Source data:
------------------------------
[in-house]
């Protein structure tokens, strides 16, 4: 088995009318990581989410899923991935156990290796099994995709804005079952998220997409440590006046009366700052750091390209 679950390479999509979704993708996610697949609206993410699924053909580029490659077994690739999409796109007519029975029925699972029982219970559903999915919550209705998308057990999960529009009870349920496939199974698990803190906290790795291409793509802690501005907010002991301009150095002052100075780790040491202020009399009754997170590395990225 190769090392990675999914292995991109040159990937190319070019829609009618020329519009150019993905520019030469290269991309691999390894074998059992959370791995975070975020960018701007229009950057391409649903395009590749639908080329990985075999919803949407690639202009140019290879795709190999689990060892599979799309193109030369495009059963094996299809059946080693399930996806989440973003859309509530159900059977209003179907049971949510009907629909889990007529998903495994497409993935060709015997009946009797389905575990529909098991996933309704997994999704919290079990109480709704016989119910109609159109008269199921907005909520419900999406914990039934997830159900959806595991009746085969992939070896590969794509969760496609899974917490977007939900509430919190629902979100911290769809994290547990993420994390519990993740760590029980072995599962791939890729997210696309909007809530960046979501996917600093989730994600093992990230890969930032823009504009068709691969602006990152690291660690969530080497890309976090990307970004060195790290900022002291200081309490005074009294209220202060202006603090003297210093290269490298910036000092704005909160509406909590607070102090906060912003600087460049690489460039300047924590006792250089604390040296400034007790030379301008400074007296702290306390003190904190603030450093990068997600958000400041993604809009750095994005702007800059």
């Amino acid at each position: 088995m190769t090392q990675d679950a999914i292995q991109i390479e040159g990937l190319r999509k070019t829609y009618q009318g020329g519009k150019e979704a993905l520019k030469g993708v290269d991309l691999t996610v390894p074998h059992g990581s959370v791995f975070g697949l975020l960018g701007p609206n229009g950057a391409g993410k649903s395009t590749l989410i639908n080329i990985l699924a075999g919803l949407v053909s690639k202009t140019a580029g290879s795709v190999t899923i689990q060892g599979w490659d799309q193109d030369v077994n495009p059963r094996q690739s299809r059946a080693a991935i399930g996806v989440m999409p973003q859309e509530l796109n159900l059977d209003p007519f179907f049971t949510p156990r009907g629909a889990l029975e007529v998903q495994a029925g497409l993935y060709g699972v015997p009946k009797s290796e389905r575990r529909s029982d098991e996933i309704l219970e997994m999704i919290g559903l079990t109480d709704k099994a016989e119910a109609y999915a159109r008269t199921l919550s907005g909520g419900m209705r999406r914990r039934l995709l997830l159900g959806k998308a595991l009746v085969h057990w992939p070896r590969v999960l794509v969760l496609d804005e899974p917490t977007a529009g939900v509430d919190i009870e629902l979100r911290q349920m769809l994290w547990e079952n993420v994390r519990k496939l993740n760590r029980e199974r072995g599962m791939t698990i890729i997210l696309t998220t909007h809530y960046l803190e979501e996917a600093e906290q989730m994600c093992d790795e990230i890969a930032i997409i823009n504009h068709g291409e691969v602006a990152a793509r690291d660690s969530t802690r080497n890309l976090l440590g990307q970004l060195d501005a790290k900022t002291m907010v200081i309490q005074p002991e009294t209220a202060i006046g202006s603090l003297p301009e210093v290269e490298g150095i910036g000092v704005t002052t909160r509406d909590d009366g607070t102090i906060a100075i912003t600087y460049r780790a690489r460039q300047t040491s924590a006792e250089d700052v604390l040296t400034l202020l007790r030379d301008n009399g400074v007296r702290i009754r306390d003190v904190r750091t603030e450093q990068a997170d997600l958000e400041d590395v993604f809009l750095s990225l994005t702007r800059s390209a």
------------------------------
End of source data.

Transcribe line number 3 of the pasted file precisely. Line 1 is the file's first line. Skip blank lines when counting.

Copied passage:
């Amino acid at each position: 088995m190769t090392q990675d679950a999914i292995q991109i390479e040159g990937l190319r999509k070019t829609y009618q009318g020329g519009k150019e979704a993905l520019k030469g993708v290269d991309l691999t996610v390894p074998h059992g990581s959370v791995f975070g697949l975020l960018g701007p609206n229009g950057a391409g993410k649903s395009t590749l989410i639908n080329i990985l699924a075999g919803l949407v053909s690639k202009t140019a580029g290879s795709v190999t899923i689990q060892g599979w490659d799309q193109d030369v077994n495009p059963r094996q690739s299809r059946a080693a991935i399930g996806v989440m999409p973003q859309e509530l796109n159900l059977d209003p007519f179907f049971t949510p156990r009907g629909a889990l029975e007529v998903q495994a029925g497409l993935y060709g699972v015997p009946k009797s290796e389905r575990r529909s029982d098991e996933i309704l219970e997994m999704i919290g559903l079990t109480d709704k099994a016989e119910a109609y999915a159109r008269t199921l919550s907005g909520g419900m209705r999406r914990r039934l995709l997830l159900g959806k998308a595991l009746v085969h057990w992939p070896r590969v999960l794509v969760l496609d804005e899974p917490t977007a529009g939900v509430d919190i009870e629902l979100r911290q349920m769809l994290w547990e079952n993420v994390r519990k496939l993740n760590r029980e199974r072995g599962m791939t698990i890729i997210l696309t998220t909007h809530y960046l803190e979501e996917a600093e906290q989730m994600c093992d790795e990230i890969a930032i997409i823009n504009h068709g291409e691969v602006a990152a793509r690291d660690s969530t802690r080497n890309l976090l440590g990307q970004l060195d501005a790290k900022t002291m907010v200081i309490q005074p002991e009294t209220a202060i006046g202006s603090l003297p301009e210093v290269e490298g150095i910036g000092v704005t002052t909160r509406d909590d009366g607070t102090i906060a100075i912003t600087y460049r780790a690489r460039q300047t040491s924590a006792e250089d700052v604390l040296t400034l202020l007790r030379d301008n009399g400074v007296r702290i009754r306390d003190v904190r750091t603030e450093q990068a997170d997600l958000e400041d590395v993604f809009l750095s990225l994005t702007r800059s390209a």